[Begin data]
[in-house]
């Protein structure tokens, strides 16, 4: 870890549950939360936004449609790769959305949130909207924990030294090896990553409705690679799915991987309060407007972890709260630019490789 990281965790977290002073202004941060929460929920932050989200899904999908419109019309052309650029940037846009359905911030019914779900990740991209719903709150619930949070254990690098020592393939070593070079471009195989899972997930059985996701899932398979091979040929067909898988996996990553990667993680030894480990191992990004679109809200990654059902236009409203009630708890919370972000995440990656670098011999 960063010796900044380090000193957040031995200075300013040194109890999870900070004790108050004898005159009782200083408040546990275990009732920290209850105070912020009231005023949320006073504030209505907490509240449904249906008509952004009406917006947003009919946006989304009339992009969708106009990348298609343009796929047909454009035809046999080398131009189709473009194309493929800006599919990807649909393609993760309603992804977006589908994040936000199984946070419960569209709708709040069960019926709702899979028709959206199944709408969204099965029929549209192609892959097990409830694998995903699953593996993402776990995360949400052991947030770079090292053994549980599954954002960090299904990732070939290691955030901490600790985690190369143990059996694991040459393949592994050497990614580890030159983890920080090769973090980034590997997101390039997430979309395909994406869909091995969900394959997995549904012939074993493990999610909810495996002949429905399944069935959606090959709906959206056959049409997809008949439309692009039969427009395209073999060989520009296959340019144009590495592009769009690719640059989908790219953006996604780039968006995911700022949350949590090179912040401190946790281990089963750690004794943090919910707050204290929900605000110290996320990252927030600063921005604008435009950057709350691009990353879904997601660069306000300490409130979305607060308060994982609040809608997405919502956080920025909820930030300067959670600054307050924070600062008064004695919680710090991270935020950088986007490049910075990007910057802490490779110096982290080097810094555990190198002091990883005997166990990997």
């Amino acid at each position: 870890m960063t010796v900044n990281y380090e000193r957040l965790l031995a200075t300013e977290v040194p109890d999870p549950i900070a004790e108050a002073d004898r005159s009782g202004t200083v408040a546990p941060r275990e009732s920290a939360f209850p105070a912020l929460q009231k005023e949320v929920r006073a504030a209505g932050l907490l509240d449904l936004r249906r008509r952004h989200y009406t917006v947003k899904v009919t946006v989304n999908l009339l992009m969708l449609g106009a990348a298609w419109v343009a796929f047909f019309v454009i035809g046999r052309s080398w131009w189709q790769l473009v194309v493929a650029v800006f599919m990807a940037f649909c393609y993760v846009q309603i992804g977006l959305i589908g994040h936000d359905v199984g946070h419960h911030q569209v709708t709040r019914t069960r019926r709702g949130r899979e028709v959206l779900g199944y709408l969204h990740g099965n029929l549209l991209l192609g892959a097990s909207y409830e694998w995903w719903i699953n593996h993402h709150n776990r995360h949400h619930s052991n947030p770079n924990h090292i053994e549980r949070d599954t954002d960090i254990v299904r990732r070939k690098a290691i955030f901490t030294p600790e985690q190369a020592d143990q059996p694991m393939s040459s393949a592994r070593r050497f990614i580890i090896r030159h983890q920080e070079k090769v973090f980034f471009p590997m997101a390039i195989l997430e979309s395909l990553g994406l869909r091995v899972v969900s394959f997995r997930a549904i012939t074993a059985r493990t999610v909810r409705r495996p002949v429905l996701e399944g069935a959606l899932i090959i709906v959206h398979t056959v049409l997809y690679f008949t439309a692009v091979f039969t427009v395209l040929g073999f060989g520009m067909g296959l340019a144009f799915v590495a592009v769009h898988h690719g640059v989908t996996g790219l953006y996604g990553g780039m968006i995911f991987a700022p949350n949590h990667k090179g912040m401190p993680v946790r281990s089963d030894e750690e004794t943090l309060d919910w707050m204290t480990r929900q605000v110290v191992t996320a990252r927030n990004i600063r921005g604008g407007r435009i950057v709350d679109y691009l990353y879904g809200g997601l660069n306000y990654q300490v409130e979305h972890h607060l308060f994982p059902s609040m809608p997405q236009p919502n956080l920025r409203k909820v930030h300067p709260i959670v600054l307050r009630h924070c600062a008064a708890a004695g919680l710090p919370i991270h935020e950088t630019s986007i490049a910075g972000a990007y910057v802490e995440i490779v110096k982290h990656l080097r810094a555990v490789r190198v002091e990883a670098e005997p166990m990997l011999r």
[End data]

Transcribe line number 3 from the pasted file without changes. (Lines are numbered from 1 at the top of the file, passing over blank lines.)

């Amino acid at each position: 870890m960063t010796v900044n990281y380090e000193r957040l965790l031995a200075t300013e977290v040194p109890d999870p549950i900070a004790e108050a002073d004898r005159s009782g202004t200083v408040a546990p941060r275990e009732s920290a939360f209850p105070a912020l929460q009231k005023e949320v929920r006073a504030a209505g932050l907490l509240d449904l936004r249906r008509r952004h989200y009406t917006v947003k899904v009919t946006v989304n999908l009339l992009m969708l449609g106009a990348a298609w419109v343009a796929f047909f019309v454009i035809g046999r052309s080398w131009w189709q790769l473009v194309v493929a650029v800006f599919m990807a940037f649909c393609y993760v846009q309603i992804g977006l959305i589908g994040h936000d359905v199984g946070h419960h911030q569209v709708t709040r019914t069960r019926r709702g949130r899979e028709v959206l779900g199944y709408l969204h990740g099965n029929l549209l991209l192609g892959a097990s909207y409830e694998w995903w719903i699953n593996h993402h709150n776990r995360h949400h619930s052991n947030p770079n924990h090292i053994e549980r949070d599954t954002d960090i254990v299904r990732r070939k690098a290691i955030f901490t030294p600790e985690q190369a020592d143990q059996p694991m393939s040459s393949a592994r070593r050497f990614i580890i090896r030159h983890q920080e070079k090769v973090f980034f471009p590997m997101a390039i195989l997430e979309s395909l990553g994406l869909r091995v899972v969900s394959f997995r997930a549904i012939t074993a059985r493990t999610v909810r409705r495996p002949v429905l996701e399944g069935a959606l899932i090959i709906v959206h398979t056959v049409l997809y690679f008949t439309a692009v091979f039969t427009v395209l040929g073999f060989g520009m067909g296959l340019a144009f799915v590495a592009v769009h898988h690719g640059v989908t996996g790219l953006y996604g990553g780039m968006i995911f991987a700022p949350n949590h990667k090179g912040m401190p993680v946790r281990s089963d030894e750690e004794t943090l309060d919910w707050m204290t480990r929900q605000v110290v191992t996320a990252r927030n990004i600063r921005g604008g407007r435009i950057v709350d679109y691009l990353y879904g809200g997601l660069n306000y990654q300490v409130e979305h972890h607060l308060f994982p059902s609040m809608p997405q236009p919502n956080l920025r409203k909820v930030h300067p709260i959670v600054l307050r009630h924070c600062a008064a708890a004695g919680l710090p919370i991270h935020e950088t630019s986007i490049a910075g972000a990007y910057v802490e995440i490779v110096k982290h990656l080097r810094a555990v490789r190198v002091e990883a670098e005997p166990m990997l011999r």